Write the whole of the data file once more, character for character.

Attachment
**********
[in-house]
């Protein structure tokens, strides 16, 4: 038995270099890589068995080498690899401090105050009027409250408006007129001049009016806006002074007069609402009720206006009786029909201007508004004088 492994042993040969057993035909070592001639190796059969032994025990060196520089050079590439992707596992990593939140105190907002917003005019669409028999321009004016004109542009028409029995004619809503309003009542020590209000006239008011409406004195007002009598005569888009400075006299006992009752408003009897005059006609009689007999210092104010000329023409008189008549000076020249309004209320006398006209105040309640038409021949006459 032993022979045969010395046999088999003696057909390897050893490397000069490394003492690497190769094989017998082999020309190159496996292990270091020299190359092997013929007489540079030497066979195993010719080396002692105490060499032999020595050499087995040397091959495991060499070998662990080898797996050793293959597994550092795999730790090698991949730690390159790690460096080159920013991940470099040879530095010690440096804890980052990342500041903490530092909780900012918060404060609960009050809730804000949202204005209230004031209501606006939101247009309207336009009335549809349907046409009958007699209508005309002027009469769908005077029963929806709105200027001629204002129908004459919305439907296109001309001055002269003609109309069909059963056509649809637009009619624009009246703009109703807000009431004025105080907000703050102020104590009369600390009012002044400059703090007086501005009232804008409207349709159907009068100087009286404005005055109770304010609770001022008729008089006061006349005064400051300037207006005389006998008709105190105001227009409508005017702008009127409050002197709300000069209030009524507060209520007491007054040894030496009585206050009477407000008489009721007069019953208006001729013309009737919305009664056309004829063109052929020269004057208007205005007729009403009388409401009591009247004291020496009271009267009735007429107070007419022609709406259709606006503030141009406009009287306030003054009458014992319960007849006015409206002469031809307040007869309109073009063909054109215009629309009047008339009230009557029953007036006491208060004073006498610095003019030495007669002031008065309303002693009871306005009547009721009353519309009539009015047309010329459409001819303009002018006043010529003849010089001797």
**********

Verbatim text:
[in-house]
């Protein structure tokens, strides 16, 4: 038995270099890589068995080498690899401090105050009027409250408006007129001049009016806006002074007069609402009720206006009786029909201007508004004088 492994042993040969057993035909070592001639190796059969032994025990060196520089050079590439992707596992990593939140105190907002917003005019669409028999321009004016004109542009028409029995004619809503309003009542020590209000006239008011409406004195007002009598005569888009400075006299006992009752408003009897005059006609009689007999210092104010000329023409008189008549000076020249309004209320006398006209105040309640038409021949006459 032993022979045969010395046999088999003696057909390897050893490397000069490394003492690497190769094989017998082999020309190159496996292990270091020299190359092997013929007489540079030497066979195993010719080396002692105490060499032999020595050499087995040397091959495991060499070998662990080898797996050793293959597994550092795999730790090698991949730690390159790690460096080159920013991940470099040879530095010690440096804890980052990342500041903490530092909780900012918060404060609960009050809730804000949202204005209230004031209501606006939101247009309207336009009335549809349907046409009958007699209508005309002027009469769908005077029963929806709105200027001629204002129908004459919305439907296109001309001055002269003609109309069909059963056509649809637009009619624009009246703009109703807000009431004025105080907000703050102020104590009369600390009012002044400059703090007086501005009232804008409207349709159907009068100087009286404005005055109770304010609770001022008729008089006061006349005064400051300037207006005389006998008709105190105001227009409508005017702008009127409050002197709300000069209030009524507060209520007491007054040894030496009585206050009477407000008489009721007069019953208006001729013309009737919305009664056309004829063109052929020269004057208007205005007729009403009388409401009591009247004291020496009271009267009735007429107070007419022609709406259709606006503030141009406009009287306030003054009458014992319960007849006015409206002469031809307040007869309109073009063909054109215009629309009047008339009230009557029953007036006491208060004073006498610095003019030495007669002031008065309303002693009871306005009547009721009353519309009539009015047309010329459409001819303009002018006043010529003849010089001797």